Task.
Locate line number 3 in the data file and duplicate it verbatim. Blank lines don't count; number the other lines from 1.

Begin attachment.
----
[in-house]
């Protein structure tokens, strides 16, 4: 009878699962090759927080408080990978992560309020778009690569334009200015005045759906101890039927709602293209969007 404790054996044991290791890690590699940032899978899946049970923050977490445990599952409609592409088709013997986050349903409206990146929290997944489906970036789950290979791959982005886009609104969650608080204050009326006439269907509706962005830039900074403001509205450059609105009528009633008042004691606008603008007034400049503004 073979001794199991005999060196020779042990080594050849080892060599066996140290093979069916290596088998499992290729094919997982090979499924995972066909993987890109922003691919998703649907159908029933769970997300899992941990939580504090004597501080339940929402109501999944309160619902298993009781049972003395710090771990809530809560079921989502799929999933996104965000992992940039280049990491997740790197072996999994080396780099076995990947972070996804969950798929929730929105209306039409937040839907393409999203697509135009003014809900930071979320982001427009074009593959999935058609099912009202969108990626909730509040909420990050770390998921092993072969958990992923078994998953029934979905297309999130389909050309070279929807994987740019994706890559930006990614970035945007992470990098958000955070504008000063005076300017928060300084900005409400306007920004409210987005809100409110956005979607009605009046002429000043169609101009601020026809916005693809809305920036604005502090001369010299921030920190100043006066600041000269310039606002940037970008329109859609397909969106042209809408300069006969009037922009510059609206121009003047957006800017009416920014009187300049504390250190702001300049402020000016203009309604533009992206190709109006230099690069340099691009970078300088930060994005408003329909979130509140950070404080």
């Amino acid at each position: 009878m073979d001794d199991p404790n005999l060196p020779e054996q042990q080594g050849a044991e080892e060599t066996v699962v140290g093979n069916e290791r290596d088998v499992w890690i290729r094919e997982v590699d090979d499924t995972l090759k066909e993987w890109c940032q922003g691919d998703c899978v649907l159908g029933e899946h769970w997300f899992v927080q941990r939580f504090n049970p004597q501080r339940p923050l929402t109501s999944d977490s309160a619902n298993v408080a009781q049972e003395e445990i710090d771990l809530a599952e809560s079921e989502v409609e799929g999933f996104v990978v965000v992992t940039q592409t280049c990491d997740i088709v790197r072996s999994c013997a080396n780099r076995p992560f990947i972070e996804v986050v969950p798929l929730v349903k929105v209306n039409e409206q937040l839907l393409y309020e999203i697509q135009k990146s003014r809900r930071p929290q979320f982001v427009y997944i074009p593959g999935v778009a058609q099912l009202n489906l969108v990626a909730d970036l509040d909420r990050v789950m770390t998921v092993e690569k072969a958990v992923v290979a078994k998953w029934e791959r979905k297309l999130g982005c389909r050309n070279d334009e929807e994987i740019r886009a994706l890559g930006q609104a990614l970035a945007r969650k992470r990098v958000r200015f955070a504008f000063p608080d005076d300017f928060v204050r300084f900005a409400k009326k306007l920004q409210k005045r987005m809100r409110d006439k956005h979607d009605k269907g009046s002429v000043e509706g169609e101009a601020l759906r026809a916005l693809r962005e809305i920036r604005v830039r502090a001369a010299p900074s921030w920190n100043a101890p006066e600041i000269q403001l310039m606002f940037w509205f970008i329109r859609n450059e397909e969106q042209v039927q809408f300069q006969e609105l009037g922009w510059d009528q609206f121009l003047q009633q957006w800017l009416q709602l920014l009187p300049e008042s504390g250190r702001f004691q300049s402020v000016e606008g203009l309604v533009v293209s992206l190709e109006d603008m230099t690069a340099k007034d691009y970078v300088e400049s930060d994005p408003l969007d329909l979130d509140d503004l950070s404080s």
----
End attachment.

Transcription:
């Amino acid at each position: 009878m073979d001794d199991p404790n005999l060196p020779e054996q042990q080594g050849a044991e080892e060599t066996v699962v140290g093979n069916e290791r290596d088998v499992w890690i290729r094919e997982v590699d090979d499924t995972l090759k066909e993987w890109c940032q922003g691919d998703c899978v649907l159908g029933e899946h769970w997300f899992v927080q941990r939580f504090n049970p004597q501080r339940p923050l929402t109501s999944d977490s309160a619902n298993v408080a009781q049972e003395e445990i710090d771990l809530a599952e809560s079921e989502v409609e799929g999933f996104v990978v965000v992992t940039q592409t280049c990491d997740i088709v790197r072996s999994c013997a080396n780099r076995p992560f990947i972070e996804v986050v969950p798929l929730v349903k929105v209306n039409e409206q937040l839907l393409y309020e999203i697509q135009k990146s003014r809900r930071p929290q979320f982001v427009y997944i074009p593959g999935v778009a058609q099912l009202n489906l969108v990626a909730d970036l509040d909420r990050v789950m770390t998921v092993e690569k072969a958990v992923v290979a078994k998953w029934e791959r979905k297309l999130g982005c389909r050309n070279d334009e929807e994987i740019r886009a994706l890559g930006q609104a990614l970035a945007r969650k992470r990098v958000r200015f955070a504008f000063p608080d005076d300017f928060v204050r300084f900005a409400k009326k306007l920004q409210k005045r987005m809100r409110d006439k956005h979607d009605k269907g009046s002429v000043e509706g169609e101009a601020l759906r026809a916005l693809r962005e809305i920036r604005v830039r502090a001369a010299p900074s921030w920190n100043a101890p006066e600041i000269q403001l310039m606002f940037w509205f970008i329109r859609n450059e397909e969106q042209v039927q809408f300069q006969e609105l009037g922009w510059d009528q609206f121009l003047q009633q957006w800017l009416q709602l920014l009187p300049e008042s504390g250190r702001f004691q300049s402020v000016e606008g203009l309604v533009v293209s992206l190709e109006d603008m230099t690069a340099k007034d691009y970078v300088e400049s930060d994005p408003l969007d329909l979130d509140d503004l950070s404080s």